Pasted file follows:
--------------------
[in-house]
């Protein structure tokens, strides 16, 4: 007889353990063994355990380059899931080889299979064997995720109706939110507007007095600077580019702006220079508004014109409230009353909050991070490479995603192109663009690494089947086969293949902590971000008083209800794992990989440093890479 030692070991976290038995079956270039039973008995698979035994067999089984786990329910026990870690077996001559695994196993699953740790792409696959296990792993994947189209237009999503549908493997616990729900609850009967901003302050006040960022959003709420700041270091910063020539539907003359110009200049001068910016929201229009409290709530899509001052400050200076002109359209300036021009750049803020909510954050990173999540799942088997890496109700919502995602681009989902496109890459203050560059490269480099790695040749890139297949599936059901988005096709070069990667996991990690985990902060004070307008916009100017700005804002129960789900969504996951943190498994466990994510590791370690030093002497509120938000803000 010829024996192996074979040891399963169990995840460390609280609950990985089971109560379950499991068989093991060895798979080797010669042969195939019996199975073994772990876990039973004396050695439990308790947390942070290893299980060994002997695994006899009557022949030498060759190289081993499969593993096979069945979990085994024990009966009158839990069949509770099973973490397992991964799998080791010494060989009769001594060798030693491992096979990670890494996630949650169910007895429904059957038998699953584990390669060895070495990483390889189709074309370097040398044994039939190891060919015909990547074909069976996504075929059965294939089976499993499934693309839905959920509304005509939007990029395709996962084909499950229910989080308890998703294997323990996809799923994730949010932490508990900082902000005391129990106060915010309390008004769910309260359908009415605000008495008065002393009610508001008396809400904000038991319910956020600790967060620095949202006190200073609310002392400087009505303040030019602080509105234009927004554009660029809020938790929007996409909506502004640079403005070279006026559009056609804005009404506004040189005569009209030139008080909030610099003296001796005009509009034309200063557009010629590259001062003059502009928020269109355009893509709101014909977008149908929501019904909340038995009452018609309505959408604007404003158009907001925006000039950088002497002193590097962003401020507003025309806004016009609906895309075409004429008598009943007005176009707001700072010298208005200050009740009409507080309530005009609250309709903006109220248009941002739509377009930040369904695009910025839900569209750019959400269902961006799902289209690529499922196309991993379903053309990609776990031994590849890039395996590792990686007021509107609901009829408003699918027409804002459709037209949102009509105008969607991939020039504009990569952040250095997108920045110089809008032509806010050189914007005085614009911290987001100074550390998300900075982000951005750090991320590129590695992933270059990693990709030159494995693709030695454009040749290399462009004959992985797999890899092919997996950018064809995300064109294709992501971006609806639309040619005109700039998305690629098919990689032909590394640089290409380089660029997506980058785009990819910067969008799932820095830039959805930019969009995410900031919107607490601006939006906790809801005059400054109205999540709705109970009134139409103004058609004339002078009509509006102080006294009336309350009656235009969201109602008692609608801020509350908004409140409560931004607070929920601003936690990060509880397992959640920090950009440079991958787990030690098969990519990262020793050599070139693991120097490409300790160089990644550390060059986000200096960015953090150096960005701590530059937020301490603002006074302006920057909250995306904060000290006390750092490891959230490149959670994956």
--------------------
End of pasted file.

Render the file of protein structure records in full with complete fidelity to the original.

[in-house]
């Protein structure tokens, strides 16, 4: 007889353990063994355990380059899931080889299979064997995720109706939110507007007095600077580019702006220079508004014109409230009353909050991070490479995603192109663009690494089947086969293949902590971000008083209800794992990989440093890479 030692070991976290038995079956270039039973008995698979035994067999089984786990329910026990870690077996001559695994196993699953740790792409696959296990792993994947189209237009999503549908493997616990729900609850009967901003302050006040960022959003709420700041270091910063020539539907003359110009200049001068910016929201229009409290709530899509001052400050200076002109359209300036021009750049803020909510954050990173999540799942088997890496109700919502995602681009989902496109890459203050560059490269480099790695040749890139297949599936059901988005096709070069990667996991990690985990902060004070307008916009100017700005804002129960789900969504996951943190498994466990994510590791370690030093002497509120938000803000 010829024996192996074979040891399963169990995840460390609280609950990985089971109560379950499991068989093991060895798979080797010669042969195939019996199975073994772990876990039973004396050695439990308790947390942070290893299980060994002997695994006899009557022949030498060759190289081993499969593993096979069945979990085994024990009966009158839990069949509770099973973490397992991964799998080791010494060989009769001594060798030693491992096979990670890494996630949650169910007895429904059957038998699953584990390669060895070495990483390889189709074309370097040398044994039939190891060919015909990547074909069976996504075929059965294939089976499993499934693309839905959920509304005509939007990029395709996962084909499950229910989080308890998703294997323990996809799923994730949010932490508990900082902000005391129990106060915010309390008004769910309260359908009415605000008495008065002393009610508001008396809400904000038991319910956020600790967060620095949202006190200073609310002392400087009505303040030019602080509105234009927004554009660029809020938790929007996409909506502004640079403005070279006026559009056609804005009404506004040189005569009209030139008080909030610099003296001796005009509009034309200063557009010629590259001062003059502009928020269109355009893509709101014909977008149908929501019904909340038995009452018609309505959408604007404003158009907001925006000039950088002497002193590097962003401020507003025309806004016009609906895309075409004429008598009943007005176009707001700072010298208005200050009740009409507080309530005009609250309709903006109220248009941002739509377009930040369904695009910025839900569209750019959400269902961006799902289209690529499922196309991993379903053309990609776990031994590849890039395996590792990686007021509107609901009829408003699918027409804002459709037209949102009509105008969607991939020039504009990569952040250095997108920045110089809008032509806010050189914007005085614009911290987001100074550390998300900075982000951005750090991320590129590695992933270059990693990709030159494995693709030695454009040749290399462009004959992985797999890899092919997996950018064809995300064109294709992501971006609806639309040619005109700039998305690629098919990689032909590394640089290409380089660029997506980058785009990819910067969008799932820095830039959805930019969009995410900031919107607490601006939006906790809801005059400054109205999540709705109970009134139409103004058609004339002078009509509006102080006294009336309350009656235009969201109602008692609608801020509350908004409140409560931004607070929920601003936690990060509880397992959640920090950009440079991958787990030690098969990519990262020793050599070139693991120097490409300790160089990644550390060059986000200096960015953090150096960005701590530059937020301490603002006074302006920057909250995306904060000290006390750092490891959230490149959670994956």